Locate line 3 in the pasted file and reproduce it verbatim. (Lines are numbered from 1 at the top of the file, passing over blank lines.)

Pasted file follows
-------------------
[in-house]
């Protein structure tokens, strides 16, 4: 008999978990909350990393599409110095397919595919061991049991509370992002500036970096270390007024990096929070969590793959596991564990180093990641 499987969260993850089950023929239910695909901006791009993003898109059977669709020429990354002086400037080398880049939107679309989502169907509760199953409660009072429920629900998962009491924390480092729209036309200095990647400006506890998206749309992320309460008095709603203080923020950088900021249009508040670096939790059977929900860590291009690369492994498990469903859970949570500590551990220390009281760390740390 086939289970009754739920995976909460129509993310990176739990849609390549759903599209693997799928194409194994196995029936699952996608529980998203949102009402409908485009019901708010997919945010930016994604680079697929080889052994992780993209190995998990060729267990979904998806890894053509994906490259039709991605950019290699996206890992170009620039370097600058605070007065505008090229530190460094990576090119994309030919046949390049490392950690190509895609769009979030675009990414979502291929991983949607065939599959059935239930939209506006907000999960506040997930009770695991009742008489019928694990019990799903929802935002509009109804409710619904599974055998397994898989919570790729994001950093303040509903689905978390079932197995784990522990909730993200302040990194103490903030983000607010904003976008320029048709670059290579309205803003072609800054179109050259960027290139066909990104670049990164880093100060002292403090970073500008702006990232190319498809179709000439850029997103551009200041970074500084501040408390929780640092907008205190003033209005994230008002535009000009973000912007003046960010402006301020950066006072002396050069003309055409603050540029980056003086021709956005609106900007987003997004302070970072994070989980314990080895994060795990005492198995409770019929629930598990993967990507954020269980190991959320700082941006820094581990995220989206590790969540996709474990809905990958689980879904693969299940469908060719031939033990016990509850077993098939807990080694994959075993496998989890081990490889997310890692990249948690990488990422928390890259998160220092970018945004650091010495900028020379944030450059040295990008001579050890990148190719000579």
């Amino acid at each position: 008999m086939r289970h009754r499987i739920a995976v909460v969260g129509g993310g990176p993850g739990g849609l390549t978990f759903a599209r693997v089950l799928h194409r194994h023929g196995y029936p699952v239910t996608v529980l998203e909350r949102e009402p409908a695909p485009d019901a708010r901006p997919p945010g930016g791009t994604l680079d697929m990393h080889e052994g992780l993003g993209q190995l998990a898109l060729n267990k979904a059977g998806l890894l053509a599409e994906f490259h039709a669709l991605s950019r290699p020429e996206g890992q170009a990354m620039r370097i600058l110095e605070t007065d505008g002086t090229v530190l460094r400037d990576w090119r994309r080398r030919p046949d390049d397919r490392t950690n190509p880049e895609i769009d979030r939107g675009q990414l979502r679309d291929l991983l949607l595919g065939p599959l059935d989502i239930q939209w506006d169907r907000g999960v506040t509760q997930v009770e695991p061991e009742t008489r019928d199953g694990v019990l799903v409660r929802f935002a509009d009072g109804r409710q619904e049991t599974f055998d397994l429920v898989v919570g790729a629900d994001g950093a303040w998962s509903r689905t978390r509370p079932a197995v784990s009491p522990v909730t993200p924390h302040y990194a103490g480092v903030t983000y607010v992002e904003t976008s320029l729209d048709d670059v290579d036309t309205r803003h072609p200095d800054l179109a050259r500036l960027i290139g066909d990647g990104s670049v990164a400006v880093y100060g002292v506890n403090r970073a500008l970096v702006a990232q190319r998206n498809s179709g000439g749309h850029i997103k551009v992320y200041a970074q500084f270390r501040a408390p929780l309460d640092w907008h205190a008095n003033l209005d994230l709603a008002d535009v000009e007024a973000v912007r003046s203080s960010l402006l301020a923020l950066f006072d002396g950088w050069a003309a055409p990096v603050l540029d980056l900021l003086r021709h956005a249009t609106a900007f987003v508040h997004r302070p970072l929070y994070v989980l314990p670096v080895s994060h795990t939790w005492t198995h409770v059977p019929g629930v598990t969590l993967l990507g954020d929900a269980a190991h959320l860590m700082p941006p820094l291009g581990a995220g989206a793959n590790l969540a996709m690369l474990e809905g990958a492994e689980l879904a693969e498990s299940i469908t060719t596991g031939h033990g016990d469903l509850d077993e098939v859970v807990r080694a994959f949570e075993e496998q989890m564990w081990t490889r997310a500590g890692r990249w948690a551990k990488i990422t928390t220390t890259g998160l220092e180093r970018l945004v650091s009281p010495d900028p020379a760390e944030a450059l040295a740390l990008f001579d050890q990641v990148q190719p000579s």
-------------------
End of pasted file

């Amino acid at each position: 008999m086939r289970h009754r499987i739920a995976v909460v969260g129509g993310g990176p993850g739990g849609l390549t978990f759903a599209r693997v089950l799928h194409r194994h023929g196995y029936p699952v239910t996608v529980l998203e909350r949102e009402p409908a695909p485009d019901a708010r901006p997919p945010g930016g791009t994604l680079d697929m990393h080889e052994g992780l993003g993209q190995l998990a898109l060729n267990k979904a059977g998806l890894l053509a599409e994906f490259h039709a669709l991605s950019r290699p020429e996206g890992q170009a990354m620039r370097i600058l110095e605070t007065d505008g002086t090229v530190l460094r400037d990576w090119r994309r080398r030919p046949d390049d397919r490392t950690n190509p880049e895609i769009d979030r939107g675009q990414l979502r679309d291929l991983l949607l595919g065939p599959l059935d989502i239930q939209w506006d169907r907000g999960v506040t509760q997930v009770e695991p061991e009742t008489r019928d199953g694990v019990l799903v409660r929802f935002a509009d009072g109804r409710q619904e049991t599974f055998d397994l429920v898989v919570g790729a629900d994001g950093a303040w998962s509903r689905t978390r509370p079932a197995v784990s009491p522990v909730t993200p924390h302040y990194a103490g480092v903030t983000y607010v992002e904003t976008s320029l729209d048709d670059v290579d036309t309205r803003h072609p200095d800054l179109a050259r500036l960027i290139g066909d990647g990104s670049v990164a400006v880093y100060g002292v506890n403090r970073a500008l970096v702006a990232q190319r998206n498809s179709g000439g749309h850029i997103k551009v992320y200041a970074q500084f270390r501040a408390p929780l309460d640092w907008h205190a008095n003033l209005d994230l709603a008002d535009v000009e007024a973000v912007r003046s203080s960010l402006l301020a923020l950066f006072d002396g950088w050069a003309a055409p990096v603050l540029d980056l900021l003086r021709h956005a249009t609106a900007f987003v508040h997004r302070p970072l929070y994070v989980l314990p670096v080895s994060h795990t939790w005492t198995h409770v059977p019929g629930v598990t969590l993967l990507g954020d929900a269980a190991h959320l860590m700082p941006p820094l291009g581990a995220g989206a793959n590790l969540a996709m690369l474990e809905g990958a492994e689980l879904a693969e498990s299940i469908t060719t596991g031939h033990g016990d469903l509850d077993e098939v859970v807990r080694a994959f949570e075993e496998q989890m564990w081990t490889r997310a500590g890692r990249w948690a551990k990488i990422t928390t220390t890259g998160l220092e180093r970018l945004v650091s009281p010495d900028p020379a760390e944030a450059l040295a740390l990008f001579d050890q990641v990148q190719p000579s």